FTC files complaint against Intel Corp.
On 16 December 2009 the FTC issued an administrative complaint against Intel Corp. (“Intel”) claiming that Intel has violated Section 5 of the FTC Act through practices that harm competition in the relevant central processing unit (“CPU”) and graphics processing unit (“GPU”) markets (see press release and Docket No. 9341, In the Matter of Intel Corporation).
First, the complaint argues that Intel has engaged in unlawful practices in order to protect its monopoly power in the CPU markets. The alleged practices include Intel’s arrangements with computer manufacturers designed to limit the use of Intel’s competitors’ products, exclusionary discounts offered by Intel to original equipment manufacturers, the design of Intel’s compiler and library software so as to reduce the performance of competing CPUs, payments and other inducements to suppliers of complementary products to limit support of non-Intel CPU products as well as deceptive and misleading practices related to the performance and compatibility of competing CPUs.
Second, the complaint claims that Intel has engaged in illegal practices in the GPU and related markets, which threaten to eliminate the potential competition posed by GPUs to Intel’s dominance in CPUs, and which, further, carry a dangerous probability of Intel acquiring monopoly power also in the relevant GPU markets. These alleged practices include Intel’s deception regarding its competitors’ efforts to enable their GPUs to interoperate with Intel’s CPUs, discontinuing interoperability for some competitive GPUs, creating barriers to and degrading interoperability between CPUs and GPUs, misleading statements concerning the readiness of Intel’s GPU products, and the bundling and tying of GPUs with CPUs resulting in below-cost pricing.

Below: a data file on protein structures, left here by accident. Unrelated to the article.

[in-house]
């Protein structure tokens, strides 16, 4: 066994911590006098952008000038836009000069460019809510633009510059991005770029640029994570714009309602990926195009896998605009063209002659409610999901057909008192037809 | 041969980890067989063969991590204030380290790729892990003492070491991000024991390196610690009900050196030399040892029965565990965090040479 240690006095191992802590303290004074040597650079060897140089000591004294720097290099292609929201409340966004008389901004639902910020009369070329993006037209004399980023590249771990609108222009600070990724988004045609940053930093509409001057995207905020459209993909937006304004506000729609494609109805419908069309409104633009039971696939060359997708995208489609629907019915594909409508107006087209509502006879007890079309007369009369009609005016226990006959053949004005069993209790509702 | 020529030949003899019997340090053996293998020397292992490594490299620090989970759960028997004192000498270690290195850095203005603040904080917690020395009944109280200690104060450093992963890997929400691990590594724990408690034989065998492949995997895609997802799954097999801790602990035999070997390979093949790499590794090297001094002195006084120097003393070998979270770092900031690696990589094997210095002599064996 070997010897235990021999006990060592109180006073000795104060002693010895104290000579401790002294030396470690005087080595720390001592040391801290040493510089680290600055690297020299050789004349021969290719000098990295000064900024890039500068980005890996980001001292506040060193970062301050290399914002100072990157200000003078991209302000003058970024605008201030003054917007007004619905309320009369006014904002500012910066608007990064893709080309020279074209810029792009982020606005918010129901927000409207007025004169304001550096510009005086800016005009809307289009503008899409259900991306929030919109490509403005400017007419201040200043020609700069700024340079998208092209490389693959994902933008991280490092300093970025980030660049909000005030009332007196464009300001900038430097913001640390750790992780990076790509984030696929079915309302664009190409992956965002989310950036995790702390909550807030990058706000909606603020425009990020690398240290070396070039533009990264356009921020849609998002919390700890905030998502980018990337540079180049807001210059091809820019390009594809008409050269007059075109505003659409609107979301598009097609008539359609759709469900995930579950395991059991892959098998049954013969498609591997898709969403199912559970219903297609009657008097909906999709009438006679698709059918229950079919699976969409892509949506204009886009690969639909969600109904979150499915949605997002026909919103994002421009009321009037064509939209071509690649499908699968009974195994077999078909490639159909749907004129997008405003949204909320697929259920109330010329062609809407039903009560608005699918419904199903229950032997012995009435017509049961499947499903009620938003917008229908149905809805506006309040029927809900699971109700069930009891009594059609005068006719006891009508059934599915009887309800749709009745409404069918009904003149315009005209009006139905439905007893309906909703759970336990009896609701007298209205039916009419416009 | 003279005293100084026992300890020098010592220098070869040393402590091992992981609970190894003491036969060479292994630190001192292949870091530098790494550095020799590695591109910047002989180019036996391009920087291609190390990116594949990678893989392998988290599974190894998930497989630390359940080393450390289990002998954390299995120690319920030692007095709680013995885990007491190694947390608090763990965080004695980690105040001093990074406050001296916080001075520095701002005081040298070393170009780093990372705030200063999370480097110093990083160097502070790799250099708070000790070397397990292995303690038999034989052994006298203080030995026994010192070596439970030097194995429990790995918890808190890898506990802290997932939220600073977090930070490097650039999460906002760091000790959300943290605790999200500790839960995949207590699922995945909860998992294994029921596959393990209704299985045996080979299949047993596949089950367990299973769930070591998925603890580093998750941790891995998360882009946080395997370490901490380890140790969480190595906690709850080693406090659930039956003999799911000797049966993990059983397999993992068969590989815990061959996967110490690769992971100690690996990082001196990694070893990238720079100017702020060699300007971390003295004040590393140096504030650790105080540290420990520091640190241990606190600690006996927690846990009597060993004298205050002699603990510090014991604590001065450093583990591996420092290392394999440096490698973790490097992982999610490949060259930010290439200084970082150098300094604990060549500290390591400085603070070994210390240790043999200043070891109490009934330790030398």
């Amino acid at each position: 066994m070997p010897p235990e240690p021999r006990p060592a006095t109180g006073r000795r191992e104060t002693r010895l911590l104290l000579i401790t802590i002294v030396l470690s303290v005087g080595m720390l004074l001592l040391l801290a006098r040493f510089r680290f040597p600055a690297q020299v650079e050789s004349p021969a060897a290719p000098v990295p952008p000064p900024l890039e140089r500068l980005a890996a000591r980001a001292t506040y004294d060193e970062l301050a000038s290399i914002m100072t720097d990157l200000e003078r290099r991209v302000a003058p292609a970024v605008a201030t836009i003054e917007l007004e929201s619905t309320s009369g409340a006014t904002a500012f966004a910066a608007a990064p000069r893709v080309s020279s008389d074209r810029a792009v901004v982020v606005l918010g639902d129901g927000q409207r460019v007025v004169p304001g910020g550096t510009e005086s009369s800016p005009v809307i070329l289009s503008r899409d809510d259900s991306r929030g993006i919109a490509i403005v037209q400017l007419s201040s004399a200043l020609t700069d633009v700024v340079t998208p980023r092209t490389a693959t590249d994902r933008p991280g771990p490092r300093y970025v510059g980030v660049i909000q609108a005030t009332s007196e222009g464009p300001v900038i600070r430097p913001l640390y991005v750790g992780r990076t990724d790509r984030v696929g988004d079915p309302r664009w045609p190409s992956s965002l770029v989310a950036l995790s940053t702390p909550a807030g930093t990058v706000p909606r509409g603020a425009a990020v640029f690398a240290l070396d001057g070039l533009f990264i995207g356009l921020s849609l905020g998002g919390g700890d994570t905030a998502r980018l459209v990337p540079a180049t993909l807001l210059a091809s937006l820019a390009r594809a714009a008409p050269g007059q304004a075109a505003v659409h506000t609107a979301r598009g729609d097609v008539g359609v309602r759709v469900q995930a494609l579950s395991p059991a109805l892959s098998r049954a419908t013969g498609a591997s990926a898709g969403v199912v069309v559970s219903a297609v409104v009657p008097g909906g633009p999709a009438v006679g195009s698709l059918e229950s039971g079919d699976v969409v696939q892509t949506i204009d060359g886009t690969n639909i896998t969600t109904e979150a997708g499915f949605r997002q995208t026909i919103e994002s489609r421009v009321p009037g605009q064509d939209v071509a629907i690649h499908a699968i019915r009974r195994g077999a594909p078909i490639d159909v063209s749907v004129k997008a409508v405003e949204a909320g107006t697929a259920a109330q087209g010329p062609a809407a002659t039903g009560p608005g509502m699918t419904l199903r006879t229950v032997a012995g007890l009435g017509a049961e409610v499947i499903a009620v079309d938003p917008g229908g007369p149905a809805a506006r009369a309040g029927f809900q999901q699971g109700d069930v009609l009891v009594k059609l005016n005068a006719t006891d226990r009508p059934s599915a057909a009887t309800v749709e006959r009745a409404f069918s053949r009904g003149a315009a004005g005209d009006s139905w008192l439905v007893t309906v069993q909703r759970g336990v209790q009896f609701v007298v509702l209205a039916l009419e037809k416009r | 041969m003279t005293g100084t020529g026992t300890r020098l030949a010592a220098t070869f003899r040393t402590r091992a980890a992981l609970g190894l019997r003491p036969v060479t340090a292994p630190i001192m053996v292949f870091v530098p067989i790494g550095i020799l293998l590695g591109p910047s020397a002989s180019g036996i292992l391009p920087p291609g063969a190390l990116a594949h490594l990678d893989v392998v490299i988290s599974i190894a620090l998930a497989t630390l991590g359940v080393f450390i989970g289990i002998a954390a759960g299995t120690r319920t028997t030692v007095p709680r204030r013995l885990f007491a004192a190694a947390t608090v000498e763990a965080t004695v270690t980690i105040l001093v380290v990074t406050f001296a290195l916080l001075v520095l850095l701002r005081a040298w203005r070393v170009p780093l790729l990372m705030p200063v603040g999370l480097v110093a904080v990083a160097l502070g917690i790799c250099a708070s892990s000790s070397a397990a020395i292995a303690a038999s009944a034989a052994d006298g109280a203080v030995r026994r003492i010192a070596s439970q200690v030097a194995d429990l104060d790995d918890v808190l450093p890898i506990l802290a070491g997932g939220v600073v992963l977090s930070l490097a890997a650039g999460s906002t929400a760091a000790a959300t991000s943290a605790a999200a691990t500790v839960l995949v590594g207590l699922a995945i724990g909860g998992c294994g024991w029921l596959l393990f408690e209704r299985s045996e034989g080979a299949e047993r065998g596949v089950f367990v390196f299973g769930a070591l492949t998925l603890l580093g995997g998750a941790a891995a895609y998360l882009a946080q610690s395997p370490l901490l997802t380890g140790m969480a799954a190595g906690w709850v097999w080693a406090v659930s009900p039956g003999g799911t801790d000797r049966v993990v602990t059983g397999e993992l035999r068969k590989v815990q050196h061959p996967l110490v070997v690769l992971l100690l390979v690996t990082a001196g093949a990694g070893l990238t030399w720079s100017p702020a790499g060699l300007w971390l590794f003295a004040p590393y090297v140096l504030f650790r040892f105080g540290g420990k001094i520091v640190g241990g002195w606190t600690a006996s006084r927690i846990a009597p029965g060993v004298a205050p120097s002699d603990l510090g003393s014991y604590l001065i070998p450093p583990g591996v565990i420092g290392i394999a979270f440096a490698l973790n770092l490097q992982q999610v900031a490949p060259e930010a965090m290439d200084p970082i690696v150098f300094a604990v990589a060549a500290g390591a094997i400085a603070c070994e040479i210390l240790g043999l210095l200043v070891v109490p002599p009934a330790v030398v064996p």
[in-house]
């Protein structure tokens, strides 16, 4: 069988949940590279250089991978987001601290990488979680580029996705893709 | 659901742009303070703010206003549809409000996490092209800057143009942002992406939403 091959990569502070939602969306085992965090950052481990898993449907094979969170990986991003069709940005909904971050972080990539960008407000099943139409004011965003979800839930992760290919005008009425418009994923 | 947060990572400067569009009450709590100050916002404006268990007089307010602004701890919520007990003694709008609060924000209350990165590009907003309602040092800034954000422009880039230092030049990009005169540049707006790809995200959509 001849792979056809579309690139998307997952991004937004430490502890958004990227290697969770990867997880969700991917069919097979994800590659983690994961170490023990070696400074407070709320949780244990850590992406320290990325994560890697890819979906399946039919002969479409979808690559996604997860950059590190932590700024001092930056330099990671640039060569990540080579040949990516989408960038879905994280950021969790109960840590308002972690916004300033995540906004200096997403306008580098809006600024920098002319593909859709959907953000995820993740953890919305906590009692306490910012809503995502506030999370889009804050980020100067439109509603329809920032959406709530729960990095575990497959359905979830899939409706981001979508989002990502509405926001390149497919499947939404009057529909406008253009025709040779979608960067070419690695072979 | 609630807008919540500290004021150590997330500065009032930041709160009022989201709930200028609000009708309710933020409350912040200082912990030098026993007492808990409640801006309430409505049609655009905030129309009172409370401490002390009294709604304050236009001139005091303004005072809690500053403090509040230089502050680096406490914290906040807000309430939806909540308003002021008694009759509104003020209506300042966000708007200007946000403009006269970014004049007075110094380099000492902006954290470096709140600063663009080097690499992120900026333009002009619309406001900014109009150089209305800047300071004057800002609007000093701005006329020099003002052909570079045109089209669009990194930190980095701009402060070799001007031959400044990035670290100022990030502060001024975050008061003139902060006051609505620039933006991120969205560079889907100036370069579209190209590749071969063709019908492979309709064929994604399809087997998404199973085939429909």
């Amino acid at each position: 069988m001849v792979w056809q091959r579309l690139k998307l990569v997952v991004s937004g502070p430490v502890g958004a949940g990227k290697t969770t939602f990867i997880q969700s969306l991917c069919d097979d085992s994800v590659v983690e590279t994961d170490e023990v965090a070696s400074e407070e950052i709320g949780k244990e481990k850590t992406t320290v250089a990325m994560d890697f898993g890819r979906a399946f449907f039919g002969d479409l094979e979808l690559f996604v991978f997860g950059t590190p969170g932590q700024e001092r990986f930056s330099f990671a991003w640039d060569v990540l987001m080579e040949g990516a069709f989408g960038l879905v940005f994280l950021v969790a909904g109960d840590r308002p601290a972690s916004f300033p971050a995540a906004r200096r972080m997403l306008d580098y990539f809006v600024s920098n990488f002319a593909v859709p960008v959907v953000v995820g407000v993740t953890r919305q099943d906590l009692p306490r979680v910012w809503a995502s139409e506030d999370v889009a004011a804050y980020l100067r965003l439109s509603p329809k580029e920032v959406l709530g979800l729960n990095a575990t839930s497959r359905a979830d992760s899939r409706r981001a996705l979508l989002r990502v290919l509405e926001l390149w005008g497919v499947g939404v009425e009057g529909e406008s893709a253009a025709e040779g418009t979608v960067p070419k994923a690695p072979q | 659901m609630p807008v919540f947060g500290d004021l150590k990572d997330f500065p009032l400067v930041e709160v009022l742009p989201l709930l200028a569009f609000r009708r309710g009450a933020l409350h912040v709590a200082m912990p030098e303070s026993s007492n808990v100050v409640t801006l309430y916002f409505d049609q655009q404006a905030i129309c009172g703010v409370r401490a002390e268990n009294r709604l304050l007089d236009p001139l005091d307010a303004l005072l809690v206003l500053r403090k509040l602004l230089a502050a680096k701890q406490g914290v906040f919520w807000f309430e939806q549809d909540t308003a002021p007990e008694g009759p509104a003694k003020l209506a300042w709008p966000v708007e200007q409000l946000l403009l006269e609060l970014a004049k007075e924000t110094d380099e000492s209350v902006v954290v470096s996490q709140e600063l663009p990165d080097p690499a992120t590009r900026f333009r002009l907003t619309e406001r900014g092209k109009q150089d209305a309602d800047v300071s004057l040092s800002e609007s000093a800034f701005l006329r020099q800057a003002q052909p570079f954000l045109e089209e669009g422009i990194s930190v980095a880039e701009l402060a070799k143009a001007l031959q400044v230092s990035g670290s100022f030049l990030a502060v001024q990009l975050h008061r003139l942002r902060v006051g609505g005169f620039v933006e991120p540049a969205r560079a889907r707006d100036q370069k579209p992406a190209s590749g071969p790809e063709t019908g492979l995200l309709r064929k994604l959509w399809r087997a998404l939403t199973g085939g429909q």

The complaint also alleges that Intel has manipulated the contents and timing of industry standards to its own advantage, in particular, by delaying competitors’ access to standards.
The complaint claims Intel’s practices constitute stand-alone violations of Section 5 and, in part, simultaneous violations under the Sherman Act’s monopolization standards. In astatement of Chairman Leibowitz and Commissioner Rosch, the FTC’s rationale for the stand-alone Section 5 action is explained. Commissioner Rosch, in a separate statement, concurs with the Section 5 stand-alone action but dissents on bringing, in addition, the Sherman Act based claims.
The complaint follows the settlement by Intel and AMD of their antitrust and patent disputes (see Intel’s press release, 12 November 2009) and other recent antitrust agency actions (see e.g. Newsletter 5/2009 p. 5 for the European Commission’s decision). In November 2009, New York Attorney General Cuomo filed a complaint against Intel in the U.S. District Court of Delaware claiming that Intel has violated U.S. and state antitrust laws by engaging in a campaign to maintain its monopoly power in CPUs (see press release and complaint, 4 November 2009). [Juha Vesala]